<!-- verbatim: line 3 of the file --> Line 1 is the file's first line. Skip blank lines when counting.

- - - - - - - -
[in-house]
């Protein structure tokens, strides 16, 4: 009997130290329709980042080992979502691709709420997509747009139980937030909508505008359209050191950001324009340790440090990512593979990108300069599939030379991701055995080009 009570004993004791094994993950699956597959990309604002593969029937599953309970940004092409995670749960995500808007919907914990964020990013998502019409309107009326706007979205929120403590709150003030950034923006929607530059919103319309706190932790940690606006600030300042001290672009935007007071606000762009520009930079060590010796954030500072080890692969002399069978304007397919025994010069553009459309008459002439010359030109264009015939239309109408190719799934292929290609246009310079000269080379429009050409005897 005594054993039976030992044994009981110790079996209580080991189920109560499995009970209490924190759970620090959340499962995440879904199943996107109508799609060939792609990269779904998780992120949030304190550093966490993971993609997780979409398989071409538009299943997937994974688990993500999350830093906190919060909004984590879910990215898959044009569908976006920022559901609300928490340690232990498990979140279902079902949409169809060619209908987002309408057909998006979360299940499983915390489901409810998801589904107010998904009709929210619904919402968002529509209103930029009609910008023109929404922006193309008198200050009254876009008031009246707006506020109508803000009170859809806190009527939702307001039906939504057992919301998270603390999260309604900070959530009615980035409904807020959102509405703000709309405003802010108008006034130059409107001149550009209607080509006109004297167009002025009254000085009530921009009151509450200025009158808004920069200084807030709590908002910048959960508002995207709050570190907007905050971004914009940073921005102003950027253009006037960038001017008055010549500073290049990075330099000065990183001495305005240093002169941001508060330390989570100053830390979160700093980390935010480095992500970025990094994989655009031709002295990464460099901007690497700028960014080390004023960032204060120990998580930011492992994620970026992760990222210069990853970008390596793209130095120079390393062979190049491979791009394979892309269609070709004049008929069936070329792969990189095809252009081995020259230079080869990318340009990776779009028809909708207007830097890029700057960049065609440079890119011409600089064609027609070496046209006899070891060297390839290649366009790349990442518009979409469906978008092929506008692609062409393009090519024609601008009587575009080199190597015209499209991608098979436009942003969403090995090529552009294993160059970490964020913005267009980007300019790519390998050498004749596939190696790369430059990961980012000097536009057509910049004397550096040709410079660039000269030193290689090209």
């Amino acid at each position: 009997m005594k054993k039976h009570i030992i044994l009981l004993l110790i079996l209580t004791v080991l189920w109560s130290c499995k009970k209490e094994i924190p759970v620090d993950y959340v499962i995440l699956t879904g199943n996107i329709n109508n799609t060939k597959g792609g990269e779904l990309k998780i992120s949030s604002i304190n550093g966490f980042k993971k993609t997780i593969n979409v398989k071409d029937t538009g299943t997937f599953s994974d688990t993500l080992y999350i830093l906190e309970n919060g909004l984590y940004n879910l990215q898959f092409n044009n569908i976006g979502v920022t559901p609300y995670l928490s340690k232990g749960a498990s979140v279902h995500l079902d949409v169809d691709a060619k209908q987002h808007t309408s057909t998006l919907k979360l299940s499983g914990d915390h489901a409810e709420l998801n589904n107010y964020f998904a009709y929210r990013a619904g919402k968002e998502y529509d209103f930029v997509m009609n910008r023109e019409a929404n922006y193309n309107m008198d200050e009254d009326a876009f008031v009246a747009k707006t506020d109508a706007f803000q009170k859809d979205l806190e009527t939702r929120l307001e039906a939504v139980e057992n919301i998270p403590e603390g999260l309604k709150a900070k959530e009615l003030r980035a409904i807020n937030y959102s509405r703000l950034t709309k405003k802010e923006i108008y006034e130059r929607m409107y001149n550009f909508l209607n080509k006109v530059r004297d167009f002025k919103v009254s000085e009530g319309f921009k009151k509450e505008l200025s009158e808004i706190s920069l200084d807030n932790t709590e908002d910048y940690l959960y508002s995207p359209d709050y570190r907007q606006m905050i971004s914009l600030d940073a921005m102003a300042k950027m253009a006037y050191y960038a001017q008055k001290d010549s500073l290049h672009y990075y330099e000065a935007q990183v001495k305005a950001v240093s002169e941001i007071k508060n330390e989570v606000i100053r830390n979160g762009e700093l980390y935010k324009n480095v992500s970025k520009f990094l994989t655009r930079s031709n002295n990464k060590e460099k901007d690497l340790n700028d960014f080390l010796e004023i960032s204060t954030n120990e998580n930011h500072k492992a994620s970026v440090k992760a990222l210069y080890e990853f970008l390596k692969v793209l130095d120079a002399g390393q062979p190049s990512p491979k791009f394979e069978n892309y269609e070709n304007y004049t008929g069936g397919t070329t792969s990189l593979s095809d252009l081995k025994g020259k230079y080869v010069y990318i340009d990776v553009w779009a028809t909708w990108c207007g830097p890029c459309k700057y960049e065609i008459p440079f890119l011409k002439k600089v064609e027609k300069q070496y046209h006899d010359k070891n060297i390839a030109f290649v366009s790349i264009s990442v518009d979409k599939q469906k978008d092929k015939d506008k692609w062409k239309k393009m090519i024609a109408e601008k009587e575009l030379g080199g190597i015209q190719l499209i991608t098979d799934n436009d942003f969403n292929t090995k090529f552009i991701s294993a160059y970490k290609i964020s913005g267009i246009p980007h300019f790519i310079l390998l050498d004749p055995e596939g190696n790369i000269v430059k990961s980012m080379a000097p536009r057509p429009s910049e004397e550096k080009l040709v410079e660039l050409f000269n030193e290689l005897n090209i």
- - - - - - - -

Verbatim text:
């Amino acid at each position: 009997m005594k054993k039976h009570i030992i044994l009981l004993l110790i079996l209580t004791v080991l189920w109560s130290c499995k009970k209490e094994i924190p759970v620090d993950y959340v499962i995440l699956t879904g199943n996107i329709n109508n799609t060939k597959g792609g990269e779904l990309k998780i992120s949030s604002i304190n550093g966490f980042k993971k993609t997780i593969n979409v398989k071409d029937t538009g299943t997937f599953s994974d688990t993500l080992y999350i830093l906190e309970n919060g909004l984590y940004n879910l990215q898959f092409n044009n569908i976006g979502v920022t559901p609300y995670l928490s340690k232990g749960a498990s979140v279902h995500l079902d949409v169809d691709a060619k209908q987002h808007t309408s057909t998006l919907k979360l299940s499983g914990d915390h489901a409810e709420l998801n589904n107010y964020f998904a009709y929210r990013a619904g919402k968002e998502y529509d209103f930029v997509m009609n910008r023109e019409a929404n922006y193309n309107m008198d200050e009254d009326a876009f008031v009246a747009k707006t506020d109508a706007f803000q009170k859809d979205l806190e009527t939702r929120l307001e039906a939504v139980e057992n919301i998270p403590e603390g999260l309604k709150a900070k959530e009615l003030r980035a409904i807020n937030y959102s509405r703000l950034t709309k405003k802010e923006i108008y006034e130059r929607m409107y001149n550009f909508l209607n080509k006109v530059r004297d167009f002025k919103v009254s000085e009530g319309f921009k009151k509450e505008l200025s009158e808004i706190s920069l200084d807030n932790t709590e908002d910048y940690l959960y508002s995207p359209d709050y570190r907007q606006m905050i971004s914009l600030d940073a921005m102003a300042k950027m253009a006037y050191y960038a001017q008055k001290d010549s500073l290049h672009y990075y330099e000065a935007q990183v001495k305005a950001v240093s002169e941001i007071k508060n330390e989570v606000i100053r830390n979160g762009e700093l980390y935010k324009n480095v992500s970025k520009f990094l994989t655009r930079s031709n002295n990464k060590e460099k901007d690497l340790n700028d960014f080390l010796e004023i960032s204060t954030n120990e998580n930011h500072k492992a994620s970026v440090k992760a990222l210069y080890e990853f970008l390596k692969v793209l130095d120079a002399g390393q062979p190049s990512p491979k791009f394979e069978n892309y269609e070709n304007y004049t008929g069936g397919t070329t792969s990189l593979s095809d252009l081995k025994g020259k230079y080869v010069y990318i340009d990776v553009w779009a028809t909708w990108c207007g830097p890029c459309k700057y960049e065609i008459p440079f890119l011409k002439k600089v064609e027609k300069q070496y046209h006899d010359k070891n060297i390839a030109f290649v366009s790349i264009s990442v518009d979409k599939q469906k978008d092929k015939d506008k692609w062409k239309k393009m090519i024609a109408e601008k009587e575009l030379g080199g190597i015209q190719l499209i991608t098979d799934n436009d942003f969403n292929t090995k090529f552009i991701s294993a160059y970490k290609i964020s913005g267009i246009p980007h300019f790519i310079l390998l050498d004749p055995e596939g190696n790369i000269v430059k990961s980012m080379a000097p536009r057509p429009s910049e004397e550096k080009l040709v410079e660039l050409f000269n030193e290689l005897n090209i």